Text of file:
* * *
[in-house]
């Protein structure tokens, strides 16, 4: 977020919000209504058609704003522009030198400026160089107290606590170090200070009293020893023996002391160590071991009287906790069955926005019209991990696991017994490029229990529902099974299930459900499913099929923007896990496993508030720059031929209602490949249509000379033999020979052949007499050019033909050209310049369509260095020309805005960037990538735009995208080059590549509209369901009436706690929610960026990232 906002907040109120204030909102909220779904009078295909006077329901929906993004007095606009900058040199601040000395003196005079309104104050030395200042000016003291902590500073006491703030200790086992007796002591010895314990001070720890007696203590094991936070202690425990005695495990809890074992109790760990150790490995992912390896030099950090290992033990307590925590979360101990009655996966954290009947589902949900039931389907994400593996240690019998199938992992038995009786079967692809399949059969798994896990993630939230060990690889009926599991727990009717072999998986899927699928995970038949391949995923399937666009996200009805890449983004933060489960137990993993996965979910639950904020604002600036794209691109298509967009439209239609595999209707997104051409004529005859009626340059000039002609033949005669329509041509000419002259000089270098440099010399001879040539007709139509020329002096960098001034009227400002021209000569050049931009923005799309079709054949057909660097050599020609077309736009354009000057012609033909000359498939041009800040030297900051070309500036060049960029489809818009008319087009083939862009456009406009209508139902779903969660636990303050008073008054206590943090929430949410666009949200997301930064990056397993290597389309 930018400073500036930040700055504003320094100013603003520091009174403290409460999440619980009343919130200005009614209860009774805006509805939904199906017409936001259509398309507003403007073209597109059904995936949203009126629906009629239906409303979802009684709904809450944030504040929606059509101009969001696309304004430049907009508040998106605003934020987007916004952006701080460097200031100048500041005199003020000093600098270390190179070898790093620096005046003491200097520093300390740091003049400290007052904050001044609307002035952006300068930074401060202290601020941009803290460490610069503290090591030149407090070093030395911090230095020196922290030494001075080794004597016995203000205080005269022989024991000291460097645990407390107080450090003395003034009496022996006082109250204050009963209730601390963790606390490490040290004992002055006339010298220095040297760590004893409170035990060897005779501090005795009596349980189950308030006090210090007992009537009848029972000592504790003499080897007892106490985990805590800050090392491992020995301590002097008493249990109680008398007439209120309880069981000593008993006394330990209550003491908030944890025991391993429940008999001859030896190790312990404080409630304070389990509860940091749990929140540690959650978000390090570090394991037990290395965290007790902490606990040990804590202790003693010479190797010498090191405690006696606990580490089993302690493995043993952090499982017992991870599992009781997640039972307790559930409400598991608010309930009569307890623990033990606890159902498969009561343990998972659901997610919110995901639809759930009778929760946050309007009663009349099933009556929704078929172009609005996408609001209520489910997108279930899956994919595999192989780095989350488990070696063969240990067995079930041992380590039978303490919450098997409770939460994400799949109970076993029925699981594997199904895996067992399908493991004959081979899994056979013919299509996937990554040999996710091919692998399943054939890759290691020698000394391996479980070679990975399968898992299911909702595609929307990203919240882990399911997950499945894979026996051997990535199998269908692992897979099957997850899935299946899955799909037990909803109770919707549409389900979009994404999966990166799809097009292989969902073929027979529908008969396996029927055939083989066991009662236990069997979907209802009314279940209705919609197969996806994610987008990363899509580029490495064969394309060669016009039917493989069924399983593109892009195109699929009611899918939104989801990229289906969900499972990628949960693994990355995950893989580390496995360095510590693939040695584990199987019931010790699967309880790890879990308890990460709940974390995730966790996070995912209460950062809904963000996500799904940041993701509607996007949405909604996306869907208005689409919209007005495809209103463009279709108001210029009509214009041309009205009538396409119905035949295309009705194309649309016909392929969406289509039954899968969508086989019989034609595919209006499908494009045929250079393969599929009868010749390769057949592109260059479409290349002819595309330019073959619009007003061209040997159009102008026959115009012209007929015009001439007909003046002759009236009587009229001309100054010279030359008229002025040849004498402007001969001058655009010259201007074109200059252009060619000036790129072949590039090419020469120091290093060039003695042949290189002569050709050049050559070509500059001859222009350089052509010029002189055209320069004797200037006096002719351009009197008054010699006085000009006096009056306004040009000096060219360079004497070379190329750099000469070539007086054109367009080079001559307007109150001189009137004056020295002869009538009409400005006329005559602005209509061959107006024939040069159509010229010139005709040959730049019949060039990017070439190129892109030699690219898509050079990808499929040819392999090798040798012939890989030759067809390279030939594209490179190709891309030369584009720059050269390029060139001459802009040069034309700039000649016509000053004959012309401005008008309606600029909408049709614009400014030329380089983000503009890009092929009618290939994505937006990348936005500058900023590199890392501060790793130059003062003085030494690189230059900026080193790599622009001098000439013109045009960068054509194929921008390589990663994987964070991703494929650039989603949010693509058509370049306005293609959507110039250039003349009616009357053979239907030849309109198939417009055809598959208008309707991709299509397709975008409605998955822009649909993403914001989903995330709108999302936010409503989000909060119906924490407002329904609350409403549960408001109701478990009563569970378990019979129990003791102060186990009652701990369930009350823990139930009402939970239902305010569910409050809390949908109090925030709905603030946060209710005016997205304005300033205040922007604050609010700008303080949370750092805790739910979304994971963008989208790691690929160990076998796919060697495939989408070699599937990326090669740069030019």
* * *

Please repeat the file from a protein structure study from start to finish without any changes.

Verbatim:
[in-house]
């Protein structure tokens, strides 16, 4: 977020919000209504058609704003522009030198400026160089107290606590170090200070009293020893023996002391160590071991009287906790069955926005019209991990696991017994490029229990529902099974299930459900499913099929923007896990496993508030720059031929209602490949249509000379033999020979052949007499050019033909050209310049369509260095020309805005960037990538735009995208080059590549509209369901009436706690929610960026990232 906002907040109120204030909102909220779904009078295909006077329901929906993004007095606009900058040199601040000395003196005079309104104050030395200042000016003291902590500073006491703030200790086992007796002591010895314990001070720890007696203590094991936070202690425990005695495990809890074992109790760990150790490995992912390896030099950090290992033990307590925590979360101990009655996966954290009947589902949900039931389907994400593996240690019998199938992992038995009786079967692809399949059969798994896990993630939230060990690889009926599991727990009717072999998986899927699928995970038949391949995923399937666009996200009805890449983004933060489960137990993993996965979910639950904020604002600036794209691109298509967009439209239609595999209707997104051409004529005859009626340059000039002609033949005669329509041509000419002259000089270098440099010399001879040539007709139509020329002096960098001034009227400002021209000569050049931009923005799309079709054949057909660097050599020609077309736009354009000057012609033909000359498939041009800040030297900051070309500036060049960029489809818009008319087009083939862009456009406009209508139902779903969660636990303050008073008054206590943090929430949410666009949200997301930064990056397993290597389309 930018400073500036930040700055504003320094100013603003520091009174403290409460999440619980009343919130200005009614209860009774805006509805939904199906017409936001259509398309507003403007073209597109059904995936949203009126629906009629239906409303979802009684709904809450944030504040929606059509101009969001696309304004430049907009508040998106605003934020987007916004952006701080460097200031100048500041005199003020000093600098270390190179070898790093620096005046003491200097520093300390740091003049400290007052904050001044609307002035952006300068930074401060202290601020941009803290460490610069503290090591030149407090070093030395911090230095020196922290030494001075080794004597016995203000205080005269022989024991000291460097645990407390107080450090003395003034009496022996006082109250204050009963209730601390963790606390490490040290004992002055006339010298220095040297760590004893409170035990060897005779501090005795009596349980189950308030006090210090007992009537009848029972000592504790003499080897007892106490985990805590800050090392491992020995301590002097008493249990109680008398007439209120309880069981000593008993006394330990209550003491908030944890025991391993429940008999001859030896190790312990404080409630304070389990509860940091749990929140540690959650978000390090570090394991037990290395965290007790902490606990040990804590202790003693010479190797010498090191405690006696606990580490089993302690493995043993952090499982017992991870599992009781997640039972307790559930409400598991608010309930009569307890623990033990606890159902498969009561343990998972659901997610919110995901639809759930009778929760946050309007009663009349099933009556929704078929172009609005996408609001209520489910997108279930899956994919595999192989780095989350488990070696063969240990067995079930041992380590039978303490919450098997409770939460994400799949109970076993029925699981594997199904895996067992399908493991004959081979899994056979013919299509996937990554040999996710091919692998399943054939890759290691020698000394391996479980070679990975399968898992299911909702595609929307990203919240882990399911997950499945894979026996051997990535199998269908692992897979099957997850899935299946899955799909037990909803109770919707549409389900979009994404999966990166799809097009292989969902073929027979529908008969396996029927055939083989066991009662236990069997979907209802009314279940209705919609197969996806994610987008990363899509580029490495064969394309060669016009039917493989069924399983593109892009195109699929009611899918939104989801990229289906969900499972990628949960693994990355995950893989580390496995360095510590693939040695584990199987019931010790699967309880790890879990308890990460709940974390995730966790996070995912209460950062809904963000996500799904940041993701509607996007949405909604996306869907208005689409919209007005495809209103463009279709108001210029009509214009041309009205009538396409119905035949295309009705194309649309016909392929969406289509039954899968969508086989019989034609595919209006499908494009045929250079393969599929009868010749390769057949592109260059479409290349002819595309330019073959619009007003061209040997159009102008026959115009012209007929015009001439007909003046002759009236009587009229001309100054010279030359008229002025040849004498402007001969001058655009010259201007074109200059252009060619000036790129072949590039090419020469120091290093060039003695042949290189002569050709050049050559070509500059001859222009350089052509010029002189055209320069004797200037006096002719351009009197008054010699006085000009006096009056306004040009000096060219360079004497070379190329750099000469070539007086054109367009080079001559307007109150001189009137004056020295002869009538009409400005006329005559602005209509061959107006024939040069159509010229010139005709040959730049019949060039990017070439190129892109030699690219898509050079990808499929040819392999090798040798012939890989030759067809390279030939594209490179190709891309030369584009720059050269390029060139001459802009040069034309700039000649016509000053004959012309401005008008309606600029909408049709614009400014030329380089983000503009890009092929009618290939994505937006990348936005500058900023590199890392501060790793130059003062003085030494690189230059900026080193790599622009001098000439013109045009960068054509194929921008390589990663994987964070991703494929650039989603949010693509058509370049306005293609959507110039250039003349009616009357053979239907030849309109198939417009055809598959208008309707991709299509397709975008409605998955822009649909993403914001989903995330709108999302936010409503989000909060119906924490407002329904609350409403549960408001109701478990009563569970378990019979129990003791102060186990009652701990369930009350823990139930009402939970239902305010569910409050809390949908109090925030709905603030946060209710005016997205304005300033205040922007604050609010700008303080949370750092805790739910979304994971963008989208790691690929160990076998796919060697495939989408070699599937990326090669740069030019």